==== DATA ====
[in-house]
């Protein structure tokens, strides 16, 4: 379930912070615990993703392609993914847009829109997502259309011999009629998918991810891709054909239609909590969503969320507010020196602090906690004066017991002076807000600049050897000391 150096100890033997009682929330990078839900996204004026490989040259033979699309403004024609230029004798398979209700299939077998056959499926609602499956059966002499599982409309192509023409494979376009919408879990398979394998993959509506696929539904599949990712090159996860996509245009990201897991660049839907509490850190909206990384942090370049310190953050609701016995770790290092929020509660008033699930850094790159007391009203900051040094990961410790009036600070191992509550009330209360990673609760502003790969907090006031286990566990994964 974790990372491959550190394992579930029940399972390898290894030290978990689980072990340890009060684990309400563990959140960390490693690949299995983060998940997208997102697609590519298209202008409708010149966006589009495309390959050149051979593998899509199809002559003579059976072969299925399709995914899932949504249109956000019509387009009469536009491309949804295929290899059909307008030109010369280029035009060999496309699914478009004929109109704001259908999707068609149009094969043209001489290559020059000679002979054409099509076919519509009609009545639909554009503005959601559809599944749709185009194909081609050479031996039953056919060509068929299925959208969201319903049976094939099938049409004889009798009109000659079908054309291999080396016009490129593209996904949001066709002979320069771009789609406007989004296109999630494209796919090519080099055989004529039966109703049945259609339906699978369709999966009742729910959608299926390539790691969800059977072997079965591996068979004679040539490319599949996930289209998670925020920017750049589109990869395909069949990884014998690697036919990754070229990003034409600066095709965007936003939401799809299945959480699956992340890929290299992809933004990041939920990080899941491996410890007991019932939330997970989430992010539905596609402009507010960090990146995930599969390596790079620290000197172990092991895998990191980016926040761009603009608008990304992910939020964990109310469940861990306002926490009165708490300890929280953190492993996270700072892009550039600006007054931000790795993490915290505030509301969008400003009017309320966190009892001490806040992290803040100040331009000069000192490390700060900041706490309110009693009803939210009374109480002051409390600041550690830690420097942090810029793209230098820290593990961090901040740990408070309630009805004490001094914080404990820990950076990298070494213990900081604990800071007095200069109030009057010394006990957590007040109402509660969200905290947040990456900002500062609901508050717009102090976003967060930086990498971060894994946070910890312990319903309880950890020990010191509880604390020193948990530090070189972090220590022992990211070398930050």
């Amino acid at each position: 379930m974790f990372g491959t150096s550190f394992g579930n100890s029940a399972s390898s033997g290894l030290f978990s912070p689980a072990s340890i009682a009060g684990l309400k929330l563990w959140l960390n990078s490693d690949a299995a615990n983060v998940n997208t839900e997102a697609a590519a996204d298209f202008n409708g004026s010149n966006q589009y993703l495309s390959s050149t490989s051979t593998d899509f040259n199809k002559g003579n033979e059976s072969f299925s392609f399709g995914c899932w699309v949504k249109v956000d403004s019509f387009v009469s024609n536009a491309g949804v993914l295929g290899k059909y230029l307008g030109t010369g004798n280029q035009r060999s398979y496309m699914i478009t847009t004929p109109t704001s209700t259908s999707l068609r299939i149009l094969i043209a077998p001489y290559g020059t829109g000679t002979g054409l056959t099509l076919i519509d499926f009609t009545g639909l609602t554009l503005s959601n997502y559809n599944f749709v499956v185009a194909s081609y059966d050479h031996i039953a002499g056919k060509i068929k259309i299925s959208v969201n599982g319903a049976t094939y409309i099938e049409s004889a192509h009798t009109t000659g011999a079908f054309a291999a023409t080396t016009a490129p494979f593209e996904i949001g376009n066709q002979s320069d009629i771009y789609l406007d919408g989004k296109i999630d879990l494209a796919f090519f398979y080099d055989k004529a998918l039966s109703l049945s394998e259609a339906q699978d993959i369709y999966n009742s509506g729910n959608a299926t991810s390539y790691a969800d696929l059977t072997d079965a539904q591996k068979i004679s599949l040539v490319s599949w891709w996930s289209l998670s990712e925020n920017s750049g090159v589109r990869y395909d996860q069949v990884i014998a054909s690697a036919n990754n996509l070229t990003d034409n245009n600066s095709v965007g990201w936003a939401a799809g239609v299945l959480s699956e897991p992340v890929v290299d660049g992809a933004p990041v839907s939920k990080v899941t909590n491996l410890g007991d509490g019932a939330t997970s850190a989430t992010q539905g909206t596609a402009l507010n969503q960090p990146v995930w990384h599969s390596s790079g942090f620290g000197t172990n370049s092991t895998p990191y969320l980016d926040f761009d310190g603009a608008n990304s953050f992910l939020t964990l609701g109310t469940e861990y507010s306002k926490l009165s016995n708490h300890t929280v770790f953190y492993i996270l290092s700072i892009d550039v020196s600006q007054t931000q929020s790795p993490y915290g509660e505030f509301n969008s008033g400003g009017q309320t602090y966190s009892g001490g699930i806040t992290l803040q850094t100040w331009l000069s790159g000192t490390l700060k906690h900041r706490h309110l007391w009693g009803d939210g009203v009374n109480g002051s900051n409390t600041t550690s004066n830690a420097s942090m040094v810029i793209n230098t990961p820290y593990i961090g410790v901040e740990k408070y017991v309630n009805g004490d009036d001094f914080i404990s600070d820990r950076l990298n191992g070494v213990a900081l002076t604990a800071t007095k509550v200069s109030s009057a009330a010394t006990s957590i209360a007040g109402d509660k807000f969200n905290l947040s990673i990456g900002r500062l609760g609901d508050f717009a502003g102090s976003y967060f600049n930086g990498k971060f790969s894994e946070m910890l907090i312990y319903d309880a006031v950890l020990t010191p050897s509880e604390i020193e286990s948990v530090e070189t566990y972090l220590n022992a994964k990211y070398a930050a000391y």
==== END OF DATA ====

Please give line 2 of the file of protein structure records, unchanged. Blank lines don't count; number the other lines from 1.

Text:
């Protein structure tokens, strides 16, 4: 379930912070615990993703392609993914847009829109997502259309011999009629998918991810891709054909239609909590969503969320507010020196602090906690004066017991002076807000600049050897000391 150096100890033997009682929330990078839900996204004026490989040259033979699309403004024609230029004798398979209700299939077998056959499926609602499956059966002499599982409309192509023409494979376009919408879990398979394998993959509506696929539904599949990712090159996860996509245009990201897991660049839907509490850190909206990384942090370049310190953050609701016995770790290092929020509660008033699930850094790159007391009203900051040094990961410790009036600070191992509550009330209360990673609760502003790969907090006031286990566990994964 974790990372491959550190394992579930029940399972390898290894030290978990689980072990340890009060684990309400563990959140960390490693690949299995983060998940997208997102697609590519298209202008409708010149966006589009495309390959050149051979593998899509199809002559003579059976072969299925399709995914899932949504249109956000019509387009009469536009491309949804295929290899059909307008030109010369280029035009060999496309699914478009004929109109704001259908999707068609149009094969043209001489290559020059000679002979054409099509076919519509009609009545639909554009503005959601559809599944749709185009194909081609050479031996039953056919060509068929299925959208969201319903049976094939099938049409004889009798009109000659079908054309291999080396016009490129593209996904949001066709002979320069771009789609406007989004296109999630494209796919090519080099055989004529039966109703049945259609339906699978369709999966009742729910959608299926390539790691969800059977072997079965591996068979004679040539490319599949996930289209998670925020920017750049589109990869395909069949990884014998690697036919990754070229990003034409600066095709965007936003939401799809299945959480699956992340890929290299992809933004990041939920990080899941491996410890007991019932939330997970989430992010539905596609402009507010960090990146995930599969390596790079620290000197172990092991895998990191980016926040761009603009608008990304992910939020964990109310469940861990306002926490009165708490300890929280953190492993996270700072892009550039600006007054931000790795993490915290505030509301969008400003009017309320966190009892001490806040992290803040100040331009000069000192490390700060900041706490309110009693009803939210009374109480002051409390600041550690830690420097942090810029793209230098820290593990961090901040740990408070309630009805004490001094914080404990820990950076990298070494213990900081604990800071007095200069109030009057010394006990957590007040109402509660969200905290947040990456900002500062609901508050717009102090976003967060930086990498971060894994946070910890312990319903309880950890020990010191509880604390020193948990530090070189972090220590022992990211070398930050």